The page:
Biotechnology Focus, a compendium of the Canadian life sciences industry, has published a guest column by Dr. Raphael Hofstein, MaRS Innovation’s president & CEO, and Elizabeth Monier-Williams, director of marketing and communications.
The article explores the way research focused on discovery and commercialization are often viewed or positioned as competitors within the funding ecosystem and the need to align their goals:
The time of Canada’s French and English solitudes may be past, as Governor General Michaëlle Jean notably stated when she took office in 2005, but the solitudes of thought concerning how Canada supports basic and commercial research persist.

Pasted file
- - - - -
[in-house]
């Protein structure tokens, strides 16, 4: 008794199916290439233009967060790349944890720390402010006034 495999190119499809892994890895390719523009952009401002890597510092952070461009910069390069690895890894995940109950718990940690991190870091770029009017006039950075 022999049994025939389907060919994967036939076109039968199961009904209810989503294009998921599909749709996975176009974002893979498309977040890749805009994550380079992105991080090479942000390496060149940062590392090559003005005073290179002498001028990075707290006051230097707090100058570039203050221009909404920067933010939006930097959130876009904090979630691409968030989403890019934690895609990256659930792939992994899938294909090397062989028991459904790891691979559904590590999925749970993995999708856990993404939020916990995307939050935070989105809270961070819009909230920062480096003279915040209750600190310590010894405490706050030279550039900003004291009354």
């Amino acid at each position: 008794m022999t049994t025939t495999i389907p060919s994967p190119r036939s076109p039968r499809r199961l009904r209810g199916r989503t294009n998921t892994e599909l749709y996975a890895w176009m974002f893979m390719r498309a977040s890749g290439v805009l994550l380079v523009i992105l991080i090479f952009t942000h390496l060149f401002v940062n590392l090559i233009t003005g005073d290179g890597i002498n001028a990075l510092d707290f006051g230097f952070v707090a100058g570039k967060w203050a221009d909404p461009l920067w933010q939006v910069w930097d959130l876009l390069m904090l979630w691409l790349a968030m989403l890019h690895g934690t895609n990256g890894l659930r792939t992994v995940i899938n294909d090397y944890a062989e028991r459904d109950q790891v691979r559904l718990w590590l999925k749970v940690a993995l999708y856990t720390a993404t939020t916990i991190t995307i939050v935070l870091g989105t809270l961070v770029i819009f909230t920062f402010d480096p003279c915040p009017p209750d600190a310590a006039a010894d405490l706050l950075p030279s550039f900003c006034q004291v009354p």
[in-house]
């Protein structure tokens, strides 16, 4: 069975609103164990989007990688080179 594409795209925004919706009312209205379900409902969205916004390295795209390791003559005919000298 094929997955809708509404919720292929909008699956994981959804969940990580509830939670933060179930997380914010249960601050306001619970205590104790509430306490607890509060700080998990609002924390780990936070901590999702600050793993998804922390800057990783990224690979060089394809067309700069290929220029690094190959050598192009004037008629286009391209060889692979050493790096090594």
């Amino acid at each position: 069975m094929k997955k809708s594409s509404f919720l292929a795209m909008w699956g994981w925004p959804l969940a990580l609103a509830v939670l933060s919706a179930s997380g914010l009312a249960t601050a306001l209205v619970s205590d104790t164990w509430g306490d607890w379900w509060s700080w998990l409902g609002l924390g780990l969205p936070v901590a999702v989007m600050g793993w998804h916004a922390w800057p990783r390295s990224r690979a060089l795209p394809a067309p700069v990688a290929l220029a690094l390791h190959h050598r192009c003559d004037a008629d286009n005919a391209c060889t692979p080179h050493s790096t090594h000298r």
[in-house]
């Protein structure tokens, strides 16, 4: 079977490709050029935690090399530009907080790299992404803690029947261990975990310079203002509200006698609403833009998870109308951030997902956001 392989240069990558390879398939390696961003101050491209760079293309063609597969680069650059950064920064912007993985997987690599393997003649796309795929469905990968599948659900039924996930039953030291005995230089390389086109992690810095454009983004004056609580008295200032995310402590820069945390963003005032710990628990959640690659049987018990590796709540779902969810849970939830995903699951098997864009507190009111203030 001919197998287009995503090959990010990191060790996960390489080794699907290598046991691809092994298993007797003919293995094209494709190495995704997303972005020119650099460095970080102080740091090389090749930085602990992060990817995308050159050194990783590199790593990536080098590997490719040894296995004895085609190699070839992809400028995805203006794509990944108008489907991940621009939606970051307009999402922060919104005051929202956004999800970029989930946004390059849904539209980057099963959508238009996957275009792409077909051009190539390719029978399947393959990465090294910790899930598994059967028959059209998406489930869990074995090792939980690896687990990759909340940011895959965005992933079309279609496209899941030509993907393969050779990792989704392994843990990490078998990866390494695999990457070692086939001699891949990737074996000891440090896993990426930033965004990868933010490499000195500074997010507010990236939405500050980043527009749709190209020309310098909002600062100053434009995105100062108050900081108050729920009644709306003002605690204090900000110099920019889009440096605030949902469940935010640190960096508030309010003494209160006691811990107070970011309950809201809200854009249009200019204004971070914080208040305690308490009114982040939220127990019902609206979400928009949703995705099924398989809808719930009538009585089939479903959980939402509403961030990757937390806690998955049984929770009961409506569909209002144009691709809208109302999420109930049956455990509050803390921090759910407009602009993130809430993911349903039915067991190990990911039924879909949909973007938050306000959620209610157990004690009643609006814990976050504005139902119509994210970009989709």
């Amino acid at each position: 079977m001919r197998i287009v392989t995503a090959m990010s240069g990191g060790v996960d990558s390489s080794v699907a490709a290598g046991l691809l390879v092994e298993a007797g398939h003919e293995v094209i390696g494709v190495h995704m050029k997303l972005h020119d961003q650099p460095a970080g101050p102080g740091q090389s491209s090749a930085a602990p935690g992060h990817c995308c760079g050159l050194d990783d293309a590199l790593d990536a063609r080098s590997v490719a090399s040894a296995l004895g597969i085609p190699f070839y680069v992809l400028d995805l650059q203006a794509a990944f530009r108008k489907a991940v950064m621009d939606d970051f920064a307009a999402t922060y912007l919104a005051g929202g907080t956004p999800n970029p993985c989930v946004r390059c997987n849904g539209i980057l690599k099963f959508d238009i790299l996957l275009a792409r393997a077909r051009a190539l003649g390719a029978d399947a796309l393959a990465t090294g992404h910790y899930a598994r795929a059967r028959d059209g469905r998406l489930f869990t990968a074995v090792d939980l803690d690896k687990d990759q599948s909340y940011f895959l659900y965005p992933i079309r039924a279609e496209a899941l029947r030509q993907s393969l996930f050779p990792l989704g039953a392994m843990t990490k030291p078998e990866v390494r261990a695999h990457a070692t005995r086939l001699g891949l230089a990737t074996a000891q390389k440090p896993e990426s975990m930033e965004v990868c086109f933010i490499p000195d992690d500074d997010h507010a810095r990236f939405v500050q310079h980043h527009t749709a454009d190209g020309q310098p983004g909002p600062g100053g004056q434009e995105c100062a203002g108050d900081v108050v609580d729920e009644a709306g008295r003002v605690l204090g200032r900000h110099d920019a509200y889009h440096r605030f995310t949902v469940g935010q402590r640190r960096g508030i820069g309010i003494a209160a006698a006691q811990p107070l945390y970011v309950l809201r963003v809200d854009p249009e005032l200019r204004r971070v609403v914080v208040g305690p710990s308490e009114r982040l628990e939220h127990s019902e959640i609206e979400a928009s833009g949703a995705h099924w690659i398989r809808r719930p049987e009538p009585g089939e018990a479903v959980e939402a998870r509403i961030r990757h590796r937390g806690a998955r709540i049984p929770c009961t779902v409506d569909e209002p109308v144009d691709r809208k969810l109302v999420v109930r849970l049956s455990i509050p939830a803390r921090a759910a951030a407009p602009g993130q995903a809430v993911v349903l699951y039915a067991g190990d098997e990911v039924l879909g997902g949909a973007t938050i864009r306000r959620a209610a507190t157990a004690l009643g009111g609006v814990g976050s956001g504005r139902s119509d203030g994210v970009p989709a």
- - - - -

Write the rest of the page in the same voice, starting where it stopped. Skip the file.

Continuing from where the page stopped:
This thinking is most easily spotted after the government announces a federal budget, triggering a flurry of opinion pieces debating the breakdown for the $2.7 billion Canada spends on research.
Most recently, Jim Balsillie, co-founder of Research in Motion (now BlackBerry Ltd.), wrote for the Globe & Mail about the Canadian need to understand that “geopolitics is at the heart of commercializing ideas,” and create better policies to protect Canadian ideas, including “better
incentives for researchers to spur commercialization,” such as during an academic’s consideration for tenure. Yet, like any business endeavor whose success depends on people, there’s more involved in changing Canada’s approach to commercialization than just policy.
The people must want to change, too.